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By Ali Qassim
The U.K. tax office is facing its last chance this week to overturn a ruling that could force it to pay some 1.2 billion pounds ($1.5 billion) to the home-shopping unit of Shop Direct Ltd.
Her Majesty’s Revenue and Customs will argue July 3-6 in front of the country’s top five judges that it shouldn’t be required to pay any further interest on value-added tax that it wrongly collected from Littlewoods Retail Ltd. for more than 30 years.
“The key issue in the Littlewood case is whether European Union law requires the payment of compound interest, where a taxpayer has overpaid VAT contrary to EU VAT legislation,” Bill Dodwell, a partner with Deloitte LLP in London, told Bloomberg BNA in a July 3 email.
The U.K.’s Value Added Tax Act 1994 “provides for simple interest where HMRC refunds VAT overpaid, he said, and the tax office has already repaid the principal sums of 204 million pounds that Littlewoods overpaid between 1973 and 2004, including the simple interest.
“However, the claimants”—Littlewoods and other retailers—in this long-standing dispute “argue that where VAT has been overpaid contrary to EU law—essentially because the Member State did not reflect EU law correctly in its own domestic law—then simple interest isn’t reasonable compensation for the overpayment,” he said.
The U.K.’s High Court ruled in favor of Littlewood in 2014 after it found the retailer was due compound interest—an addition of interest to the principal sum that was overpaid. Although HMRC challenged this decision, the tax office lost its appeal at the U.K. Court of Appeal a year later, leading to its final appeal to the Supreme Court.
Giles Salmond, a tax partner at London-based Eversheds Sutherland, told Bloomberg BNA in a July 3 email that “the fact that Littlewoods has won in the lower courts is helpful but the Supreme Court will look carefully at the arguments because there is so much at stake.”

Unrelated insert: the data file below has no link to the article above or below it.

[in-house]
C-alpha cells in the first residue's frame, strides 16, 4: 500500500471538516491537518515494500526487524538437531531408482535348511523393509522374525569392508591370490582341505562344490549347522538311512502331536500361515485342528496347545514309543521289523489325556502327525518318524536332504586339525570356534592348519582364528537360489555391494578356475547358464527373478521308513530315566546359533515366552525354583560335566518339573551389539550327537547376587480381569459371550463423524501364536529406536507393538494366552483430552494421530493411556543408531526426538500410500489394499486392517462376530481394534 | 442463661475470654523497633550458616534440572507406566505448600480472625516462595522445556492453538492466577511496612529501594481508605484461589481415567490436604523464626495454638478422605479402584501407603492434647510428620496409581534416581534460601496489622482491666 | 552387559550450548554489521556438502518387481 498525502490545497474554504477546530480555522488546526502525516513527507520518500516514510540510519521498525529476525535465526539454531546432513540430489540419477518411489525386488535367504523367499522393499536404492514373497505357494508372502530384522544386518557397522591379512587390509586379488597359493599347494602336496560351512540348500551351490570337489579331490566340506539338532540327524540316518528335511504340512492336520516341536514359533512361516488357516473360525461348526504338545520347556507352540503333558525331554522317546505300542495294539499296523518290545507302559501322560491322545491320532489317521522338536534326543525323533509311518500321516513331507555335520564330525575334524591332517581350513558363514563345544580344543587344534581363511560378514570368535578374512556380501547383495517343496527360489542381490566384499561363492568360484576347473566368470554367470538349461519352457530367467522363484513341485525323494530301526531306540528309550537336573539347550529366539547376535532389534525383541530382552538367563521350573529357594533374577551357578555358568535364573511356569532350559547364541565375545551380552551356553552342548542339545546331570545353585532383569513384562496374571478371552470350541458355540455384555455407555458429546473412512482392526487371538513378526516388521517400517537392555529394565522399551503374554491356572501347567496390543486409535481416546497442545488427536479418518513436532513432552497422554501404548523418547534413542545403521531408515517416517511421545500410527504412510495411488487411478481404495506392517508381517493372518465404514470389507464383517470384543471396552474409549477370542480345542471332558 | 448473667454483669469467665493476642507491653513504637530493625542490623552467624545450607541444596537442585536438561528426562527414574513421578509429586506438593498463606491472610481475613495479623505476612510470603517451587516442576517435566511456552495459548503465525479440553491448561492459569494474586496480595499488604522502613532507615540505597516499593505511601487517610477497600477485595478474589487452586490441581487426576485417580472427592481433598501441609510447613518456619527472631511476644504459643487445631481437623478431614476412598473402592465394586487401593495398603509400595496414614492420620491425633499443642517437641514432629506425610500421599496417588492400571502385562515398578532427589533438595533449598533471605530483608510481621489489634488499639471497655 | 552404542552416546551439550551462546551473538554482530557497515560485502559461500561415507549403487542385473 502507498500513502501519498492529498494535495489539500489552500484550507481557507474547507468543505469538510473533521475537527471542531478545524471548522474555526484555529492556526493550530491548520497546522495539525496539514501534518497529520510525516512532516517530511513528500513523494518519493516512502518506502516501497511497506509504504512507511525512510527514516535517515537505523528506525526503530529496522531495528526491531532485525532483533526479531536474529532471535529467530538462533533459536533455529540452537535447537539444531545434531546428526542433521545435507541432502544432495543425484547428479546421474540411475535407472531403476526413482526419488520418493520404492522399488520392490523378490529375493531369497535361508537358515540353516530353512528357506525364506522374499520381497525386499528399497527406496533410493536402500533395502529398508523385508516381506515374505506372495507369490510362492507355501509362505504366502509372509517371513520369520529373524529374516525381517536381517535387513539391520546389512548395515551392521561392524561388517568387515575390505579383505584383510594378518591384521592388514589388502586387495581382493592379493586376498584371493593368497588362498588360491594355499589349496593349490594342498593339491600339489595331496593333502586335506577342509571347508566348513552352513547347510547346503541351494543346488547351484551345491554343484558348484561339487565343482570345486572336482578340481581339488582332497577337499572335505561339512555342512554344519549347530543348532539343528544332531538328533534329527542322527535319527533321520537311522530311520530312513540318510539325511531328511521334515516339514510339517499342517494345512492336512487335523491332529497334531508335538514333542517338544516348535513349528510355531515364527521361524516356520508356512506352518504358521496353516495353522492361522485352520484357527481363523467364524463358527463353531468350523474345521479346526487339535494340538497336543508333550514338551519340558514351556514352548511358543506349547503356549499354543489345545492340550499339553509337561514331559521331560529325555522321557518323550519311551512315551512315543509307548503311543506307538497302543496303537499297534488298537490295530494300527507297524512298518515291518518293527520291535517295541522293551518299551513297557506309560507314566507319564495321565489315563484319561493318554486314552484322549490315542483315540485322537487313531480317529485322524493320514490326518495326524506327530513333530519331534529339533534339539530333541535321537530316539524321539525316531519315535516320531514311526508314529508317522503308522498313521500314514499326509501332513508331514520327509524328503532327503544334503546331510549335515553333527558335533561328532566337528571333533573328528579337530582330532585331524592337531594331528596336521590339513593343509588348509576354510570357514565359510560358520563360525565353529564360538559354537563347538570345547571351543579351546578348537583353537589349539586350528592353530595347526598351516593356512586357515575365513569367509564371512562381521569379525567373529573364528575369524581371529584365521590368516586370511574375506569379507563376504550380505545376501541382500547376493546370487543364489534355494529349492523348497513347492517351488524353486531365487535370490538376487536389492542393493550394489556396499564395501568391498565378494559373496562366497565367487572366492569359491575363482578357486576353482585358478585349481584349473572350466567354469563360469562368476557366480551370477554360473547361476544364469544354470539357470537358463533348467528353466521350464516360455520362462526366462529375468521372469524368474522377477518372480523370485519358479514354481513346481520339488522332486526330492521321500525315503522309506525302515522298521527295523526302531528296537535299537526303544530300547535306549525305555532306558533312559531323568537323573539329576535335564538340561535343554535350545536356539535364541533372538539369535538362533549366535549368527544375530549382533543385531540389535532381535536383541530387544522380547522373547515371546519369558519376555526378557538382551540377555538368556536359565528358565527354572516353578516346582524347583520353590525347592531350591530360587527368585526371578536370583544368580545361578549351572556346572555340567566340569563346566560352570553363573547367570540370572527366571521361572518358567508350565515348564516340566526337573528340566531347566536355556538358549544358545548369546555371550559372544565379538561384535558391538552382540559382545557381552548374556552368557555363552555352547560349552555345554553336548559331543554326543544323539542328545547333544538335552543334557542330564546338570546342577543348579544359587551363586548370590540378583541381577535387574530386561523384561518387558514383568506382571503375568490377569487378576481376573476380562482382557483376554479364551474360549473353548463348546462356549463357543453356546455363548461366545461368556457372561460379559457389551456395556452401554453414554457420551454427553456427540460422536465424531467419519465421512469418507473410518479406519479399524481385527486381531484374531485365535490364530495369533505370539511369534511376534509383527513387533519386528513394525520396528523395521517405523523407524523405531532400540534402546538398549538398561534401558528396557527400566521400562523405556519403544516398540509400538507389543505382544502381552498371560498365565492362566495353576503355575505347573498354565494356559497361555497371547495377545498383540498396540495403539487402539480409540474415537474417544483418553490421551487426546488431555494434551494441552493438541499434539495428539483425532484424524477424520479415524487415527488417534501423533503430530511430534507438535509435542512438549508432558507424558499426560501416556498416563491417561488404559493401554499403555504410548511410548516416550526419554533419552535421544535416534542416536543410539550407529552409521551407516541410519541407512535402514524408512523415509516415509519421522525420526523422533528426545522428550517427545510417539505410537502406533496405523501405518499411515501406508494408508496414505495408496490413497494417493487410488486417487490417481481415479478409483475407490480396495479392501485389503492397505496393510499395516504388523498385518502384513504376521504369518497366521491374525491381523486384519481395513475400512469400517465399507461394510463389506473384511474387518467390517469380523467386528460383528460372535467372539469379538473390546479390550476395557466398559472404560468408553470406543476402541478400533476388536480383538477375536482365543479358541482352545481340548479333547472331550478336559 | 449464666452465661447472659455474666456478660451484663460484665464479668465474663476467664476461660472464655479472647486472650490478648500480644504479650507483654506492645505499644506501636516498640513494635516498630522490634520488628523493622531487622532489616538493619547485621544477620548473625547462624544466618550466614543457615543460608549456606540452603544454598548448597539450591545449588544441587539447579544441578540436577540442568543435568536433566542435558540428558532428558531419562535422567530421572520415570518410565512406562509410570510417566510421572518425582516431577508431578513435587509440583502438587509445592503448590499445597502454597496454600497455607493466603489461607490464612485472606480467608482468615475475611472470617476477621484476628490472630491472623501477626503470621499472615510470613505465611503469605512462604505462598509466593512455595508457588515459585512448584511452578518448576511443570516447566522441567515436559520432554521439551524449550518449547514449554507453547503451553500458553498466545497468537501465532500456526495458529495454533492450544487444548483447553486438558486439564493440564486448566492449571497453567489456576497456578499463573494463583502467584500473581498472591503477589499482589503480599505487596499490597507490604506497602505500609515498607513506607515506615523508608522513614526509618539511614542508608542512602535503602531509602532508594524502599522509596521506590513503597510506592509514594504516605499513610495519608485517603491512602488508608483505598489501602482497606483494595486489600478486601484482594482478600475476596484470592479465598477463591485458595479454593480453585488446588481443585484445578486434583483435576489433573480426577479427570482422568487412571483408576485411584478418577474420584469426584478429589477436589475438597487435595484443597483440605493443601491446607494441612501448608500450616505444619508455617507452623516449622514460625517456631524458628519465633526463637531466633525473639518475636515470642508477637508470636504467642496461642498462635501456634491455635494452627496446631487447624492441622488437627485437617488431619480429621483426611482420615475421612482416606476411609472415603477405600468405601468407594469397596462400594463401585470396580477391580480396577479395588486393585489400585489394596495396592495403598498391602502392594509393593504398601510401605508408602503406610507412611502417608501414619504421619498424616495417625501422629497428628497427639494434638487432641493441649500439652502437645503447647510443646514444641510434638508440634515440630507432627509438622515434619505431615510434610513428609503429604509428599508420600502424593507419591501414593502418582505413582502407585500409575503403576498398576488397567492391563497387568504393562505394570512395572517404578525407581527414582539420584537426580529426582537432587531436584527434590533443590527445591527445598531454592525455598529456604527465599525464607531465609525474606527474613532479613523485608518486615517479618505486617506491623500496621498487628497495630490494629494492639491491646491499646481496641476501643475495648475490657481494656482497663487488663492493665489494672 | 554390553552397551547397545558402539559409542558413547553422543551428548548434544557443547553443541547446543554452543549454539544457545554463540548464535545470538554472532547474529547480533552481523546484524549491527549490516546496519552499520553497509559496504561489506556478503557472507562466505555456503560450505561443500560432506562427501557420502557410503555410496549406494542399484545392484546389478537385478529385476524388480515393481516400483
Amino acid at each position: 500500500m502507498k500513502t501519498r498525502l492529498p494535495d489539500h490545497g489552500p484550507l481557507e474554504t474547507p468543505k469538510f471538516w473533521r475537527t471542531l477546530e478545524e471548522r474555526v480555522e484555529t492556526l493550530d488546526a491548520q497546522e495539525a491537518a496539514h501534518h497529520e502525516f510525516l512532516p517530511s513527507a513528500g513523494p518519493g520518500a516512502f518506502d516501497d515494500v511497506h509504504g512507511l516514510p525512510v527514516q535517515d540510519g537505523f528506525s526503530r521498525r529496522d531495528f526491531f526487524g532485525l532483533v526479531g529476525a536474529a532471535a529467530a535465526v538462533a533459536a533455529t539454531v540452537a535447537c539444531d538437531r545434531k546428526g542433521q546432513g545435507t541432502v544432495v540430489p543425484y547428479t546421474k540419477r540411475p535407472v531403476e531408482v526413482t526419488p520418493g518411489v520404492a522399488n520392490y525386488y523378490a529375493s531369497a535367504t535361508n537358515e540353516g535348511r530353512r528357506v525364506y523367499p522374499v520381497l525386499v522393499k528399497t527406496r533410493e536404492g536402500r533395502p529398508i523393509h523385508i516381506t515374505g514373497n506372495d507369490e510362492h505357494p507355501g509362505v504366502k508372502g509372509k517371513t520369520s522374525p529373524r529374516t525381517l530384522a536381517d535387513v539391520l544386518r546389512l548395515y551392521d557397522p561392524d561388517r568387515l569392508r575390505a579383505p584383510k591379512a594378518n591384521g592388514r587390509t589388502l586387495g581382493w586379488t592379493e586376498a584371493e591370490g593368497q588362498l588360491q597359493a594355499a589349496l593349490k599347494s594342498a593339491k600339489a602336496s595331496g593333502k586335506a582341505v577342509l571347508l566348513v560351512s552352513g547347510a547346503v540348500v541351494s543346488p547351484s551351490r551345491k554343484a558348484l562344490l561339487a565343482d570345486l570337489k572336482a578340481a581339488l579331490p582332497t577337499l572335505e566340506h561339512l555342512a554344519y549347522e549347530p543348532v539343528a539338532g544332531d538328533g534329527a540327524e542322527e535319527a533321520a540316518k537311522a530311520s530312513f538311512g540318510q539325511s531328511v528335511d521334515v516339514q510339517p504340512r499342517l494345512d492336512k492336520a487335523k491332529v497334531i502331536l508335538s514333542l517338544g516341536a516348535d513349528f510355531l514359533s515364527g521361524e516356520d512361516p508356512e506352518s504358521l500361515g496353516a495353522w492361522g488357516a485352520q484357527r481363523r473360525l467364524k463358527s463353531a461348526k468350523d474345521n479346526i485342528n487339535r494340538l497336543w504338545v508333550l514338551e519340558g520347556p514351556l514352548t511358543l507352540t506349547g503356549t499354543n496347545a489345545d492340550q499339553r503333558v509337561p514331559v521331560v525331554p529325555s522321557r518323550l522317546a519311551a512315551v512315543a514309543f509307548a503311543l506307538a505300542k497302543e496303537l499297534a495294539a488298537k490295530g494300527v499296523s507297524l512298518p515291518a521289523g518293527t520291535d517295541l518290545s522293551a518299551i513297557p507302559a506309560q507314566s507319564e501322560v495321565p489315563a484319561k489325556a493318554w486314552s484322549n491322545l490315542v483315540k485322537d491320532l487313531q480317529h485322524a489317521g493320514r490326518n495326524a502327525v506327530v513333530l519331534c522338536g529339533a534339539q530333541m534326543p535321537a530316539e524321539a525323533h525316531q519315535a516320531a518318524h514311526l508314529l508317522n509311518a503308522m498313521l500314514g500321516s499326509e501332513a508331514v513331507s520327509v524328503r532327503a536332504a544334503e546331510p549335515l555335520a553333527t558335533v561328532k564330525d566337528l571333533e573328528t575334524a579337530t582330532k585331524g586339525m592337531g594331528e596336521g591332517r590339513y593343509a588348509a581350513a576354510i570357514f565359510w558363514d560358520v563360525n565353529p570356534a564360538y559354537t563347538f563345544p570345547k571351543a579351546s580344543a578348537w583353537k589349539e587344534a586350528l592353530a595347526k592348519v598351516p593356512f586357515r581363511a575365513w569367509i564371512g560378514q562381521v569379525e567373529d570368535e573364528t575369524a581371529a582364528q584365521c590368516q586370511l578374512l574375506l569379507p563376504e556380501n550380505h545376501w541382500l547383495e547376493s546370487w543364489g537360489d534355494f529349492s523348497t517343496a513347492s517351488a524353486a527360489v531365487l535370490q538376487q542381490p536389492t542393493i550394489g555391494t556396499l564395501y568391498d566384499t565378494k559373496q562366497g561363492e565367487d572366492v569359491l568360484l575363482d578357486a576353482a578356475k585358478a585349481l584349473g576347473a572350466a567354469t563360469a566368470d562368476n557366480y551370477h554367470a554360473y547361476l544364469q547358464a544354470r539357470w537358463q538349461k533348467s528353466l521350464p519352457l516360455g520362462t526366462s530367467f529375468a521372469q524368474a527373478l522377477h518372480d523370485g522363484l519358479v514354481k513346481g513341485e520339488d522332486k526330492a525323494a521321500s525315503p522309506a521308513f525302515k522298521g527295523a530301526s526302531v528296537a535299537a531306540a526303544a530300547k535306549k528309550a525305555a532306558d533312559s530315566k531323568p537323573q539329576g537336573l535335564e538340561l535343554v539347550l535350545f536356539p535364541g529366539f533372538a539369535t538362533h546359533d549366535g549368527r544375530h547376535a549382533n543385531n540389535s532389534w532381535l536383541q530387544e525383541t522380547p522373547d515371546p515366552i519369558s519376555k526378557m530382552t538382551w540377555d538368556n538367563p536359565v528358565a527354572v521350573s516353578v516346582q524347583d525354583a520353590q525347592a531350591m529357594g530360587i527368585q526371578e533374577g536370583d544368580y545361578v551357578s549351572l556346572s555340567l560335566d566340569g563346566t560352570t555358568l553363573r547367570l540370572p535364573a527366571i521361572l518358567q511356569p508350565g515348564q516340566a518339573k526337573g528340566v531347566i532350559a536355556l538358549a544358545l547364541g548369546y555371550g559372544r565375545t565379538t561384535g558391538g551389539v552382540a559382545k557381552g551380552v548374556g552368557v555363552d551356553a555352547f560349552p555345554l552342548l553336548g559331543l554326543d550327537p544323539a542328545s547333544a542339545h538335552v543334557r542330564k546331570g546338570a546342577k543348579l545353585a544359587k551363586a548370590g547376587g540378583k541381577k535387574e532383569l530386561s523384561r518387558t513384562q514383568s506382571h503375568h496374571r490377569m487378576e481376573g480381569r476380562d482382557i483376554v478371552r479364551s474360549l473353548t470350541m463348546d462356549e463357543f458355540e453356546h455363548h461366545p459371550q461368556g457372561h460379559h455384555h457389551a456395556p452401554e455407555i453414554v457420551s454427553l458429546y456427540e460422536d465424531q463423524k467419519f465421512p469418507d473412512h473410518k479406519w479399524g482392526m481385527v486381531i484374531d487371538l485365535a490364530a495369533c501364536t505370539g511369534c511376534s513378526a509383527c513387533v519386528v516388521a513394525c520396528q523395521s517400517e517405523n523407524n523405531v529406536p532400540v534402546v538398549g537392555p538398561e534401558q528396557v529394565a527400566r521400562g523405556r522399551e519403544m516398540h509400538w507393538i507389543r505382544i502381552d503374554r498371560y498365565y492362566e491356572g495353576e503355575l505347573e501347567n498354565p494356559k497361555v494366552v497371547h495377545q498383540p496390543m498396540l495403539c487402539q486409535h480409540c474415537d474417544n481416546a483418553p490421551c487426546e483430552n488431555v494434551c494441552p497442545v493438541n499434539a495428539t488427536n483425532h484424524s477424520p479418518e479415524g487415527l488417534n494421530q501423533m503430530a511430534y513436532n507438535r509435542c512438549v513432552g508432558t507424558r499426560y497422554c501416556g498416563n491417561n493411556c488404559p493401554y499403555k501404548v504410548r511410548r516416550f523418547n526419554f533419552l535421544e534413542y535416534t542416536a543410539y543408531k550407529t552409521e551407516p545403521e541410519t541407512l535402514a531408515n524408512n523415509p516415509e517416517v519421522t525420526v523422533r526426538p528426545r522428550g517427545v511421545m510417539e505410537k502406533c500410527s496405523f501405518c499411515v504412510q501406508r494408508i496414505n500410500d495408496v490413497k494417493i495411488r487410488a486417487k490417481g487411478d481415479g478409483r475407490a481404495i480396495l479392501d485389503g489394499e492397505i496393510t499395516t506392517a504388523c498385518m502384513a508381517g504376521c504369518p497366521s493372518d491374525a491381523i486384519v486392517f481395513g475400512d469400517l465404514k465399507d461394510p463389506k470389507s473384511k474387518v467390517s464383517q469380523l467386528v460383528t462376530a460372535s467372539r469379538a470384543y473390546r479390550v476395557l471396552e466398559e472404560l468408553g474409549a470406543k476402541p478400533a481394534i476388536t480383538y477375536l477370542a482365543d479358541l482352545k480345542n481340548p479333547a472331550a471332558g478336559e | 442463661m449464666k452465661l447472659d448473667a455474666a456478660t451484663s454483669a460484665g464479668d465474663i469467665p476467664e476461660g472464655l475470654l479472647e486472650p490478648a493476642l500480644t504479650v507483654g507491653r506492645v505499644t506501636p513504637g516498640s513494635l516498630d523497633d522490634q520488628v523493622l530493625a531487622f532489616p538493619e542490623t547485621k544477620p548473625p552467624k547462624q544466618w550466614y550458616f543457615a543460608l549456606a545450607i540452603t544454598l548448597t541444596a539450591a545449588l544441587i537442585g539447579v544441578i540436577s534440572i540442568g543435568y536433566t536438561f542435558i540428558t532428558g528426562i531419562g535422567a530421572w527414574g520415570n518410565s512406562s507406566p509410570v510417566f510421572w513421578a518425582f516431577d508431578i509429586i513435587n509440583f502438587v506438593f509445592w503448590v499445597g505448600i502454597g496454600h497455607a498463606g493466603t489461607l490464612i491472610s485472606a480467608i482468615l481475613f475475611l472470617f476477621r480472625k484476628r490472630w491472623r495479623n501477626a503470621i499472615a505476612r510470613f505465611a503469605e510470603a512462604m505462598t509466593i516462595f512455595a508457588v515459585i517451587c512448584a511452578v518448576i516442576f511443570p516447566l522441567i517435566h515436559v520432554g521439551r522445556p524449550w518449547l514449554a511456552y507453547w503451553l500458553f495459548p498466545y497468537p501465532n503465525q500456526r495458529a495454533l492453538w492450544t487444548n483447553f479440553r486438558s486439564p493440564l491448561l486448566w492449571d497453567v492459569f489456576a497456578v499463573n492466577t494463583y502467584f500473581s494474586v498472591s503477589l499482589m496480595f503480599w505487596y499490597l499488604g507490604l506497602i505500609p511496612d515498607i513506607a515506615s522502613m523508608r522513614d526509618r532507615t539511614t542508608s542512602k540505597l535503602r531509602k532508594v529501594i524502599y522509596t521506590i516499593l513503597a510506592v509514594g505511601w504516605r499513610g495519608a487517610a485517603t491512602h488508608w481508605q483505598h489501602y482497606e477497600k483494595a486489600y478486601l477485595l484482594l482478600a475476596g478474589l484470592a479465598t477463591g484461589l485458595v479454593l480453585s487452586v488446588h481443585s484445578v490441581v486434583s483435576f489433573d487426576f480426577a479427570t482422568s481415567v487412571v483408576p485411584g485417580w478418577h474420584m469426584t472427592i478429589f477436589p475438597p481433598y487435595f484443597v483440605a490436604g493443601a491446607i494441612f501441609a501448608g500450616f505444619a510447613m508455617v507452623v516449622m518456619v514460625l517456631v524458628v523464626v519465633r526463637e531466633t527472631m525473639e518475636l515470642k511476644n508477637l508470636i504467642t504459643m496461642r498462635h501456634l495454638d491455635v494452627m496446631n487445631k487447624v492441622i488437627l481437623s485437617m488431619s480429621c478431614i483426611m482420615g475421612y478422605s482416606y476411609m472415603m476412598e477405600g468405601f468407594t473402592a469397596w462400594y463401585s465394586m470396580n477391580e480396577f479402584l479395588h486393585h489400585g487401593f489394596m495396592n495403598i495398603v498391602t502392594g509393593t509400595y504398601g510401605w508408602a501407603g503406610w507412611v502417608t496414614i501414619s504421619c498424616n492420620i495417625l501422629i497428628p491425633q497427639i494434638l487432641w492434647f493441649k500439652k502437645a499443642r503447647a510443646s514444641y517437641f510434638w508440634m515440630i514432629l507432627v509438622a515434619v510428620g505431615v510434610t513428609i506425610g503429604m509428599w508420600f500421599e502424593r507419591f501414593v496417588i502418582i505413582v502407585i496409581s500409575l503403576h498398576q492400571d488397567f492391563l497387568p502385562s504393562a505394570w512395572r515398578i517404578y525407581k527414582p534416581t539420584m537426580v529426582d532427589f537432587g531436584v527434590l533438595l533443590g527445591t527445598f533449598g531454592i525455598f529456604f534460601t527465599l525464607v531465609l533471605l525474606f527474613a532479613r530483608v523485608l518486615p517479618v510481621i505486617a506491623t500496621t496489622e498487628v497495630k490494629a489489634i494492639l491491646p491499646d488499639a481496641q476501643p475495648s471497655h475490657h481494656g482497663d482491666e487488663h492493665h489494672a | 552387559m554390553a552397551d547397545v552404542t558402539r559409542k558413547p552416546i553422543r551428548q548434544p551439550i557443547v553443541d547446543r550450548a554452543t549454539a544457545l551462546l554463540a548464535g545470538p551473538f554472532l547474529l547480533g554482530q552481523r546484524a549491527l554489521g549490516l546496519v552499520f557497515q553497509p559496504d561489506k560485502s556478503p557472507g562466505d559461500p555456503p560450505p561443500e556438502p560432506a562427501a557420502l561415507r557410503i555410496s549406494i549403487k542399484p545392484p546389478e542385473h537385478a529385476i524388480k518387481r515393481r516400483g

On the first day of the Supreme Court hearing, barrister Jonathan Swift from London-based chambers 11KBW, representing HMRC, argued that Section 78 of VATA 1994 provides an adequate statutory scheme by which only simple interest is payable.
He told the judges that that the amount of interest paid back by the tax authority “was consistent with the principle of effectiveness.”
“Basically, HMRC say that the statutory remedy provided in the VAT Act is an adequate remedy for unduly levied VAT,” Salmond said.
Asked about the broad line that HMRC would argue in court this week, a spokesman told Bloomberg BNA it would be reiterating the policy position it held since the Court of Appeal’s 2015 ruling which in HMRC’s view “does not provide a clear method for calculating the level of interest which provides adequate indemnity to claimants.”
Furthermore, HMRC “does not agree” with the Court of Appeal judgment in favor of Littlewoods “and considers it to be at odds with the requirements of European law and how Parliament intended VAT law to work,” he said, citing the 2015 Brief.
HMRC also pointed out that both the Court of Appeal and the High Court ruled in 2014 and 2015 respectively that in many cases the statutory interest paid would be adequate and no further payments would be due.
But in light of HMRC’s failure to overturn the two previous judgments, HMRC introduced in October 2015 a measure that would require any businesses liable for a restitution award from the tax office to pay a special rate of 45 percent corporation tax on the award instead of the normal rate of corporation tax rate,which is currently 19 percent.
“If the Supreme Court finds in favor of the claimants, the next step will be litigation over the corporation tax treatment of the compound interest payment,” Dodwell said. “The government changed the law to impose a special 45 percent charge, but this will be challenged in court by some of the recipients.”
A final verdict by the U.K.’s Supreme Court on the landmark tax case is expected within four to six months, a spokesman for the court told Bloomberg BNA in a July 3 email.
A spokesman for Littlewoods declined to comment June 30 when asked sked to outline any new line it would take in this week’s hearing.
The retailer, which is owned by billionaire brothers David and Frederick Barclay, is represented by barrister Laurence Rabinowitz from London-based chambers One Essex Court.
HMRC's Revenue and Customs Brief 9 (2015) is available at http://src.bna.com/qsj.
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